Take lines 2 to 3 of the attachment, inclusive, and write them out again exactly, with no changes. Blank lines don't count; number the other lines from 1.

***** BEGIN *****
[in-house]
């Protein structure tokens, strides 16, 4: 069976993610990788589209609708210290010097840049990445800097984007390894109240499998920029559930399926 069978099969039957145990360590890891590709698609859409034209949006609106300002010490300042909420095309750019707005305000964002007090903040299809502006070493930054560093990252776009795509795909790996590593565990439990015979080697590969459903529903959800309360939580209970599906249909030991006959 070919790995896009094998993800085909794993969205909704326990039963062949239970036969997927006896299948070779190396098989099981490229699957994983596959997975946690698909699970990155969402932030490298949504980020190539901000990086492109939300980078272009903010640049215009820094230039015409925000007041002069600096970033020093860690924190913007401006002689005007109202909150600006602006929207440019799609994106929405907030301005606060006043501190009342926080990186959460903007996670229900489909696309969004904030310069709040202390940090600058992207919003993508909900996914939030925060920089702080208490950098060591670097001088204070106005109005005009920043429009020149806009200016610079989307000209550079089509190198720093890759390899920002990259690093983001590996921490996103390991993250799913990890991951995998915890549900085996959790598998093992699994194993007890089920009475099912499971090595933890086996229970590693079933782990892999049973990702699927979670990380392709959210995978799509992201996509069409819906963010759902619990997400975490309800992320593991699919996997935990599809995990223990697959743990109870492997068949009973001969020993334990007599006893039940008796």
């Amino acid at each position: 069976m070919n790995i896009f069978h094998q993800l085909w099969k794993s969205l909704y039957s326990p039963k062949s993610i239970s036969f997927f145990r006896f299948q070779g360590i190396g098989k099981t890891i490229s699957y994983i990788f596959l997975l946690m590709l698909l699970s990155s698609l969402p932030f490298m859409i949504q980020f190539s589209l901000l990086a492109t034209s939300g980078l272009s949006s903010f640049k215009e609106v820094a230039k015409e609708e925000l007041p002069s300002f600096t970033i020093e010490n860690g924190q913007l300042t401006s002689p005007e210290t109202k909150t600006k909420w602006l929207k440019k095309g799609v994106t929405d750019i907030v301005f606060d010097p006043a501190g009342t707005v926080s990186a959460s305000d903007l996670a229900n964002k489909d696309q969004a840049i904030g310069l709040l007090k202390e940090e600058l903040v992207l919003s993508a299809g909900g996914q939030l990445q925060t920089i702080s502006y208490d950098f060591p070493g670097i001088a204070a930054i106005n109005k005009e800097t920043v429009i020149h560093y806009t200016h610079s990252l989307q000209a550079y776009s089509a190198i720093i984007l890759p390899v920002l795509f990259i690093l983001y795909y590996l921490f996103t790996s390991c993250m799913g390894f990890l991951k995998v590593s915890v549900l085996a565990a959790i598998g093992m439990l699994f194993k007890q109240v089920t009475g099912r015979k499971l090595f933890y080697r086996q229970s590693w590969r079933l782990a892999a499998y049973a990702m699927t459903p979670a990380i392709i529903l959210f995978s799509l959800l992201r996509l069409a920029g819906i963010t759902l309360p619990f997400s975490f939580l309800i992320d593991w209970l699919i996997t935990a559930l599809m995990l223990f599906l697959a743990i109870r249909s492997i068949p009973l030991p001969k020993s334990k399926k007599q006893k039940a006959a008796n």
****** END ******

């Protein structure tokens, strides 16, 4: 069976993610990788589209609708210290010097840049990445800097984007390894109240499998920029559930399926 069978099969039957145990360590890891590709698609859409034209949006609106300002010490300042909420095309750019707005305000964002007090903040299809502006070493930054560093990252776009795509795909790996590593565990439990015979080697590969459903529903959800309360939580209970599906249909030991006959 070919790995896009094998993800085909794993969205909704326990039963062949239970036969997927006896299948070779190396098989099981490229699957994983596959997975946690698909699970990155969402932030490298949504980020190539901000990086492109939300980078272009903010640049215009820094230039015409925000007041002069600096970033020093860690924190913007401006002689005007109202909150600006602006929207440019799609994106929405907030301005606060006043501190009342926080990186959460903007996670229900489909696309969004904030310069709040202390940090600058992207919003993508909900996914939030925060920089702080208490950098060591670097001088204070106005109005005009920043429009020149806009200016610079989307000209550079089509190198720093890759390899920002990259690093983001590996921490996103390991993250799913990890991951995998915890549900085996959790598998093992699994194993007890089920009475099912499971090595933890086996229970590693079933782990892999049973990702699927979670990380392709959210995978799509992201996509069409819906963010759902619990997400975490309800992320593991699919996997935990599809995990223990697959743990109870492997068949009973001969020993334990007599006893039940008796």
């Amino acid at each position: 069976m070919n790995i896009f069978h094998q993800l085909w099969k794993s969205l909704y039957s326990p039963k062949s993610i239970s036969f997927f145990r006896f299948q070779g360590i190396g098989k099981t890891i490229s699957y994983i990788f596959l997975l946690m590709l698909l699970s990155s698609l969402p932030f490298m859409i949504q980020f190539s589209l901000l990086a492109t034209s939300g980078l272009s949006s903010f640049k215009e609106v820094a230039k015409e609708e925000l007041p002069s300002f600096t970033i020093e010490n860690g924190q913007l300042t401006s002689p005007e210290t109202k909150t600006k909420w602006l929207k440019k095309g799609v994106t929405d750019i907030v301005f606060d010097p006043a501190g009342t707005v926080s990186a959460s305000d903007l996670a229900n964002k489909d696309q969004a840049i904030g310069l709040l007090k202390e940090e600058l903040v992207l919003s993508a299809g909900g996914q939030l990445q925060t920089i702080s502006y208490d950098f060591p070493g670097i001088a204070a930054i106005n109005k005009e800097t920043v429009i020149h560093y806009t200016h610079s990252l989307q000209a550079y776009s089509a190198i720093i984007l890759p390899v920002l795509f990259i690093l983001y795909y590996l921490f996103t790996s390991c993250m799913g390894f990890l991951k995998v590593s915890v549900l085996a565990a959790i598998g093992m439990l699994f194993k007890q109240v089920t009475g099912r015979k499971l090595f933890y080697r086996q229970s590693w590969r079933l782990a892999a499998y049973a990702m699927t459903p979670a990380i392709i529903l959210f995978s799509l959800l992201r996509l069409a920029g819906i963010t759902l309360p619990f997400s975490f939580l309800i992320d593991w209970l699919i996997t935990a559930l599809m995990l223990f599906l697959a743990i109870r249909s492997i068949p009973l030991p001969k020993s334990k399926k007599q006893k039940a006959a008796n």